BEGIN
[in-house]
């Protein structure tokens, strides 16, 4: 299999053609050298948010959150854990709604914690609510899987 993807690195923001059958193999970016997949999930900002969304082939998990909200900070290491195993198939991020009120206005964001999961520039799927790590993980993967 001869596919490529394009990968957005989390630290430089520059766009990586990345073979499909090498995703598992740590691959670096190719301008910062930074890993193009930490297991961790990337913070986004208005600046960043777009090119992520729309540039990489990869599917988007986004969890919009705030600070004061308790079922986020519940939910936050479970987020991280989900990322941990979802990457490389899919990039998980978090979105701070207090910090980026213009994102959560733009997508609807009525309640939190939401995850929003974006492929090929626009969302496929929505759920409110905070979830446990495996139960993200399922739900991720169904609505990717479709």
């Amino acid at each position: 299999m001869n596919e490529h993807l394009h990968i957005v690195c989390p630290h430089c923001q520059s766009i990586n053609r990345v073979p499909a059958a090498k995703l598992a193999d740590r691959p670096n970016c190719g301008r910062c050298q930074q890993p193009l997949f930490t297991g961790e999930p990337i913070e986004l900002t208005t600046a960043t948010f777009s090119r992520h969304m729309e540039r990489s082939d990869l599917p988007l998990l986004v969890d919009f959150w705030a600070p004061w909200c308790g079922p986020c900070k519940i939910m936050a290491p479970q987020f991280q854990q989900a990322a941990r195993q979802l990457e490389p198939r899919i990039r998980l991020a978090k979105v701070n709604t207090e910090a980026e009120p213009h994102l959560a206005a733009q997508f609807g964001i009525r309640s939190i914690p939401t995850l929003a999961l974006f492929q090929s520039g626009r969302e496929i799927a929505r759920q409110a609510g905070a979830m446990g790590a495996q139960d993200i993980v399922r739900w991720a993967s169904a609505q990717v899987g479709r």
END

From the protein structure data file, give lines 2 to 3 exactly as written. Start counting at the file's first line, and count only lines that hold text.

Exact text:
């Protein structure tokens, strides 16, 4: 299999053609050298948010959150854990709604914690609510899987 993807690195923001059958193999970016997949999930900002969304082939998990909200900070290491195993198939991020009120206005964001999961520039799927790590993980993967 001869596919490529394009990968957005989390630290430089520059766009990586990345073979499909090498995703598992740590691959670096190719301008910062930074890993193009930490297991961790990337913070986004208005600046960043777009090119992520729309540039990489990869599917988007986004969890919009705030600070004061308790079922986020519940939910936050479970987020991280989900990322941990979802990457490389899919990039998980978090979105701070207090910090980026213009994102959560733009997508609807009525309640939190939401995850929003974006492929090929626009969302496929929505759920409110905070979830446990495996139960993200399922739900991720169904609505990717479709």
């Amino acid at each position: 299999m001869n596919e490529h993807l394009h990968i957005v690195c989390p630290h430089c923001q520059s766009i990586n053609r990345v073979p499909a059958a090498k995703l598992a193999d740590r691959p670096n970016c190719g301008r910062c050298q930074q890993p193009l997949f930490t297991g961790e999930p990337i913070e986004l900002t208005t600046a960043t948010f777009s090119r992520h969304m729309e540039r990489s082939d990869l599917p988007l998990l986004v969890d919009f959150w705030a600070p004061w909200c308790g079922p986020c900070k519940i939910m936050a290491p479970q987020f991280q854990q989900a990322a941990r195993q979802l990457e490389p198939r899919i990039r998980l991020a978090k979105v701070n709604t207090e910090a980026e009120p213009h994102l959560a206005a733009q997508f609807g964001i009525r309640s939190i914690p939401t995850l929003a999961l974006f492929q090929s520039g626009r969302e496929i799927a929505r759920q409110a609510g905070a979830m446990g790590a495996q139960d993200i993980v399922r739900w991720a993967s169904a609505q990717v899987g479709r």